The main points about phosphorus

i. Has two oxidation states readily available; (+/-) 3 and (+/-) 5.

ii. In its trivalent state (e.g. R3P:) it is very nucleophilic.

iii. Phosphorus-Oxygen bonds (particularly P=O) are exceedingly strong and often provide a driving force for a reaction.

The Wittig Reaction

Probably the most common use of phosphorus in organic chemistry is in the Wittig reaction, which uses a phosphonium ylid – formed as shown here;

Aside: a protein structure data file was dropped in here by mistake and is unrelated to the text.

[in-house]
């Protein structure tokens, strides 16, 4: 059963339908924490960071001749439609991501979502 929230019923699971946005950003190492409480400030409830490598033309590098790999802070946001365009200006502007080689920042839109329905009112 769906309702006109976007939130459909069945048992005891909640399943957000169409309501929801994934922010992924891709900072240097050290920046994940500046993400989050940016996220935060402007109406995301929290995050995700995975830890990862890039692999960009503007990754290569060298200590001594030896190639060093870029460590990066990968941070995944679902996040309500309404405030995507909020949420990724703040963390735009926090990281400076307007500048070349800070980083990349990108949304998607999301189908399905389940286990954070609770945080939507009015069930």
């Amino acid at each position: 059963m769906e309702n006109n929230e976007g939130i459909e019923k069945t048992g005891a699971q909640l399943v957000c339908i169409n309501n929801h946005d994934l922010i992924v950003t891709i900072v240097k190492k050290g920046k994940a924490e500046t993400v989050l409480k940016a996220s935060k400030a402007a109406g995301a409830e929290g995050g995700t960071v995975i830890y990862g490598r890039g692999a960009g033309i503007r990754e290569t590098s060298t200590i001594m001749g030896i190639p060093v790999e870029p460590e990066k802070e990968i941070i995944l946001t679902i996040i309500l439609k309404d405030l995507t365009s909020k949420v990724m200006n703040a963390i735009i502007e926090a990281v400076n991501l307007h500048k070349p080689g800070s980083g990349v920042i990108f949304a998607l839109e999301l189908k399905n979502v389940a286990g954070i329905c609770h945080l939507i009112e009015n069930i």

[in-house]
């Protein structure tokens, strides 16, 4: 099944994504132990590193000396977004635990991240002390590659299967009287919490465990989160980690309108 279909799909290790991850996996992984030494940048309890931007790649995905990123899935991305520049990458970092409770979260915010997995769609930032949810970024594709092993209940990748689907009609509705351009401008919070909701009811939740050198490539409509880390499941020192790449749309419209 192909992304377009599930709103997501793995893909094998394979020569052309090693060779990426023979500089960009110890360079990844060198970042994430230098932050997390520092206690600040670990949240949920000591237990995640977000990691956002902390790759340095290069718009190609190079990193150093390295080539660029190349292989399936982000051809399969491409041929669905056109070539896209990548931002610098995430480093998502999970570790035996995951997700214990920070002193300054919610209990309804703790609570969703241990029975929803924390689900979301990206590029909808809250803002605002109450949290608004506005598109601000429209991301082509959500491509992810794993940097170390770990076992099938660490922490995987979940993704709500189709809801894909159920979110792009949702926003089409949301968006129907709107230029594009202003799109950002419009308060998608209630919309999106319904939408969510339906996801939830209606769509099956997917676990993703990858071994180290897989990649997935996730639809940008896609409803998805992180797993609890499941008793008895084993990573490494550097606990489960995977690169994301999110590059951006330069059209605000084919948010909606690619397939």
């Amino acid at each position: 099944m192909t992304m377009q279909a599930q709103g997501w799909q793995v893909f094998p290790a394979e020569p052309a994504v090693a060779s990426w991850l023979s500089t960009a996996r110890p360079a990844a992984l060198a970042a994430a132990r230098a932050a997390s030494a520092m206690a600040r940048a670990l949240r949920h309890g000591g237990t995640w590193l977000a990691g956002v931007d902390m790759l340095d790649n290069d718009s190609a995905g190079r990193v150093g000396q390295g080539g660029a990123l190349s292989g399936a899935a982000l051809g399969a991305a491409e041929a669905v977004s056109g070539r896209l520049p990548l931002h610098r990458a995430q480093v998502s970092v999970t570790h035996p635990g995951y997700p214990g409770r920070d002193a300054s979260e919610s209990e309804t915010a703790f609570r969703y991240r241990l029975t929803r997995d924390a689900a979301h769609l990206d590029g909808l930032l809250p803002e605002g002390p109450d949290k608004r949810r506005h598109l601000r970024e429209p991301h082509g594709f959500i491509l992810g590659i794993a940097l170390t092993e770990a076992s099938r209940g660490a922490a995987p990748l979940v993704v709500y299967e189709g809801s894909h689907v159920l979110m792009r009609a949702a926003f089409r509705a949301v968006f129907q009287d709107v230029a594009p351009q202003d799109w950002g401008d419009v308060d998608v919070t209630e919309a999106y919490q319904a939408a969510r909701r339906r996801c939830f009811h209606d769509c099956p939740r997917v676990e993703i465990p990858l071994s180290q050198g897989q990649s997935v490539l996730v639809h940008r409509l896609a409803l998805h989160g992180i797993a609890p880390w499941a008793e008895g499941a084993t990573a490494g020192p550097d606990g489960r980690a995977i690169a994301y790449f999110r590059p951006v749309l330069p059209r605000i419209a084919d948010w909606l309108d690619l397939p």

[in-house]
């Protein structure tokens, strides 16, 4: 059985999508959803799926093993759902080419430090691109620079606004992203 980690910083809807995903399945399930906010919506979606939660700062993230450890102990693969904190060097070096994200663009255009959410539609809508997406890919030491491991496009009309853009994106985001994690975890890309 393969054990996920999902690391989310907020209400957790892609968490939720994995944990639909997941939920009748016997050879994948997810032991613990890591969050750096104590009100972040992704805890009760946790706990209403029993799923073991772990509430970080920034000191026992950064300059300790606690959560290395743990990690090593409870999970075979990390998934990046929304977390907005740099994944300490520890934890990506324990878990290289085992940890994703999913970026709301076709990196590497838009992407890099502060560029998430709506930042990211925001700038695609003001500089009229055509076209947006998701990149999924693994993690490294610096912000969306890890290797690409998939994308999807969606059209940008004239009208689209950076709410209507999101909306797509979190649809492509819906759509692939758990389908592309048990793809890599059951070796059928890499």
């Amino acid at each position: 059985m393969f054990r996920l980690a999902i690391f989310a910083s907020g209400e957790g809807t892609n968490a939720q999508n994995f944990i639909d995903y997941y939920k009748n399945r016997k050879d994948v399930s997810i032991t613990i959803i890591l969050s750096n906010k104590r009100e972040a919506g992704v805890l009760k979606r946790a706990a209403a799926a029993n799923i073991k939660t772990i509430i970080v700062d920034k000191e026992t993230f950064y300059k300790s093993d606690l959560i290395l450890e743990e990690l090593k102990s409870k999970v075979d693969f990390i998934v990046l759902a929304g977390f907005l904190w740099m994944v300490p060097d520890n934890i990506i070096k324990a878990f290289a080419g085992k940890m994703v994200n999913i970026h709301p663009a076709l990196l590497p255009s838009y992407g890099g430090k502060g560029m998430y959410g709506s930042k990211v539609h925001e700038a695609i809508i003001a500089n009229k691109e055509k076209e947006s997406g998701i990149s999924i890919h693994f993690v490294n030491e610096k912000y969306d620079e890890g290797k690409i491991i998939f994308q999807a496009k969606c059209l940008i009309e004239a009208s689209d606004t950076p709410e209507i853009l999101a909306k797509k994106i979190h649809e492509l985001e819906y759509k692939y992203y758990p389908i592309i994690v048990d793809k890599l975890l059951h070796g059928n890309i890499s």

The phosphonium ylid is a reasonably stabilised carbanion, as shown by the resonance forms.
The Wittig reaction involves the addition of a phosphonium ylid to a ketone or aldehyde, resulting in the formation of an alkene;

For the elimination of Ph3P=O, compare with the Peterson Olefination.
NB – the P=O bond formed here as driving force.
This reaction is highly versatile as both R and R’ can be varied, allowing creation of many new alkenes from just ketone and alkyl halide starting materials.